Oh Head, I missed your 16:27 post. Apologies blush. I tend to use my knowledge of the person who is telling me. As long as they are not asking me to change my beliefs or being superior or preachy about it, I don't need proof. I don't need to believe what they do in order to believe that they had whatever experience they're telling me about. I'm ok with the diversity of the human experience. It's one of the things I live about my species.

For example, my sister and my brother go to dinner. Sis says says the food was awful. Bro says that the food was great. Who do I believe? I believe both, but personally I will not be eating there. If my Bro wishes to prove his point, he can take me there and buy me lunch.grin.

bumbleymummy Wed 28-Aug-13 18:49:15

I believe there is actually Grimma, I remember reading some very interesting stuff a while ago. Must try to dig it up again.

headinhands Wed 28-Aug-13 18:54:53

Thanks for the reply. I don't doubt that some have experiences that make them think they are out of their body and so on, indeed there are explanations for why someone might think they are having an OBE or NDE or seeing a ghost but they involve psychology, physiology and physics, not the supernatural. I'm not saying 'you say you had an OBE/saw a ghost/witnessed a miracle but I think you're lying' I'm saying 'there is an explanation for your experience that doesn't require anything paranormal'. That said there are even people who greatly embellish or even totally fabricate a story for any number of reasons. All that aside I've yet to hear of an experience that can't be explained

Justshabbynochic Wed 28-Aug-13 18:54:57

Please do, bumble smile

headinhands Wed 28-Aug-13 19:03:47

Remember the Essex Lion? The witnesses were so convinced that the police called in a big cat expert I think? Turned out to be a large moggy. I suspect the heat rising off the stubble of the corn field caused a distorting/magnifying affect that made the cat seem much much larger. The witnesses didn't lie but their interpretation was wrong.

bumbleymummy Wed 28-Aug-13 19:12:36

There may be a possible explanation that doesn't involve the paranormal but that doesn't mean it's the only one - or the correct one for that matter smile If we only based our beliefs on what we know to be true at the time we would never discover anything new...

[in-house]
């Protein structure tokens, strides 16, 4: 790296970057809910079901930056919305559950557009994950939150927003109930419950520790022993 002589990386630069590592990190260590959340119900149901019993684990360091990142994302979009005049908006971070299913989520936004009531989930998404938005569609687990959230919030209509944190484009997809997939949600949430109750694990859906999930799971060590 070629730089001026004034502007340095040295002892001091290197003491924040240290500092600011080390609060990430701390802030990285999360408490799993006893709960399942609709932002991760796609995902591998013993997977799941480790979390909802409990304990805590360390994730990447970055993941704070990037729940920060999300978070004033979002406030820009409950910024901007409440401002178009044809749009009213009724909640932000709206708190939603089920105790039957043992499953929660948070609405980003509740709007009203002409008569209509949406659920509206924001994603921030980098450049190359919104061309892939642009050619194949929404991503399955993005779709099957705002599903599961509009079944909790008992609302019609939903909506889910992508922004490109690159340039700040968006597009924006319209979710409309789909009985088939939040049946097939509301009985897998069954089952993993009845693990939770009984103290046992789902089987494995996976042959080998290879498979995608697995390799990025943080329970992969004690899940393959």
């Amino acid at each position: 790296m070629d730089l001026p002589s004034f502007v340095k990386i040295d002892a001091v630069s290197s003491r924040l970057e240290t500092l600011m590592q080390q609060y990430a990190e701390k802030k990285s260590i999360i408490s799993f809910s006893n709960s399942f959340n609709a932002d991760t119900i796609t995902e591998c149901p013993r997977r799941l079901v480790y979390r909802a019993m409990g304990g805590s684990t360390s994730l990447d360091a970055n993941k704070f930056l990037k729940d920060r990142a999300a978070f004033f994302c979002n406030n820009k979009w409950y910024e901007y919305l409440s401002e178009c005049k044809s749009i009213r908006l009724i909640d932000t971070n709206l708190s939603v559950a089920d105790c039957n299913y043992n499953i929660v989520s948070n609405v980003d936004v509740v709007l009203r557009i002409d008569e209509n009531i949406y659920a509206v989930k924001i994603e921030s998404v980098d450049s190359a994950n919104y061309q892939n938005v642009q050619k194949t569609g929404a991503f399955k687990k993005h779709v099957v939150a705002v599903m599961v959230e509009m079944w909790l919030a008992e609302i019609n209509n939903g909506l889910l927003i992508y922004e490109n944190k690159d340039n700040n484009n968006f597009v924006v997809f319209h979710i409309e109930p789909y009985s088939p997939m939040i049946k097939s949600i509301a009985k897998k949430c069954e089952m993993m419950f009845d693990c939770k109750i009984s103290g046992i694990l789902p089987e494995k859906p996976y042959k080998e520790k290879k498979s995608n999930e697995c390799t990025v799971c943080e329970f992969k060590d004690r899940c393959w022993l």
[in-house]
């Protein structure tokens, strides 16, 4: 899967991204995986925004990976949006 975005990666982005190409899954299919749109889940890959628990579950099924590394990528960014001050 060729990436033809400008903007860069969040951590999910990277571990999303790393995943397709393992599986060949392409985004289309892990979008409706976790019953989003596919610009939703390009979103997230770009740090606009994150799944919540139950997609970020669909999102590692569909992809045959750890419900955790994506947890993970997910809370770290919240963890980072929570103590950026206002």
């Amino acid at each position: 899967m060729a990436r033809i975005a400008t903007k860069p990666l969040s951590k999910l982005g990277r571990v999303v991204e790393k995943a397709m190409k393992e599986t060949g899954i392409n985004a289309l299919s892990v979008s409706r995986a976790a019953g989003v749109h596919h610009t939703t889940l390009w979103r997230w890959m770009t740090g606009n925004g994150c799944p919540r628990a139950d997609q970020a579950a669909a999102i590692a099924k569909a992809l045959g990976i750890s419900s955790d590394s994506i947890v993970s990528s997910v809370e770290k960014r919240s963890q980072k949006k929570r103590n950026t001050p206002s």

Snorbs Wed 28-Aug-13 21:05:33

True. On the other hand, if you have one possible explanation that is broadly in agreement with generally accepted laws of physics, psychology, medicine etc and another that would require a top-to-bottom rewrite of pretty much all of physics, psychology, medicine etc then the one that fits in with existing knowledge is more likely to be the correct one.

It's important to keep an open mind but one needs to be careful that it's not so open that ones brains fall out.

bumbleymummy Wed 28-Aug-13 21:30:29

Iirc there is currently a bit of a rethink going ok around some ideas in physics - apparently some new discoveries aren't tying in with what we currently know to be true.

Snorbs Wed 28-Aug-13 22:12:25

There's always rethinks going around all sorts of ideas in science. That's how science works. New ideas come up all the time. What matters is evidence. If the evidence supports a new theory better than an old one then great. The new theory might be solid enough to stand by itself or you might get new some experiments to find out for sure one way or another.

But you need a lot of solid evidence to throw out the huge amounts of science that would need to be discarded if NDEs turn out to be caused by people's spirits literally leaving their bodies and roaming around before returning. By contrast, no science would need to be discarded if NDEs turn out to be caused by more prosaic reasons such as dreaming.

So far all the serious scientific research into NDEs tend to suggest that they're purely psychological and have no basis in reality.

DioneTheDiabolist Wed 28-Aug-13 22:19:20

Don't worry Snorbs, there is little risk that my brain will fall out. I am still in possession of all the critical faculties and skepticism that I had when I was an Athiest. I absolutely still support scientific exploration into unexplained occurrences. It's just that now I have an awareness of something else as well. If anything, my faith has increased my thirst for knowledge and

DioneTheDiabolist Wed 28-Aug-13 22:22:06

Snorbs, are you saying that evidence for NDE would be present if there was no discernible psychological reaction in the brain?confused

headinhands Thu 29-Aug-13 10:04:39

Sometimes scientists do explore paranormal claims which is obviously a contentious area. I read about a large number of hospitals being involved in a NDE/OBE experiment where researchers had placed pictures on shelves that were too high to be seen by someone moving about normally but could be seen by someone floating higher up. The plan being that someone recounting an OBE could be asked to recall details of the room from above.

MostlyLovingLurchers Thu 29-Aug-13 10:28:49

HeadinHands - that is the study I linked to earlier:

It is still ongoing but I think the basic conclusion was that more research was needed! I think studies in this area are always going to be flawed to an extent because of the unpredictability of when an event will occur and of course the opportunity for fraud.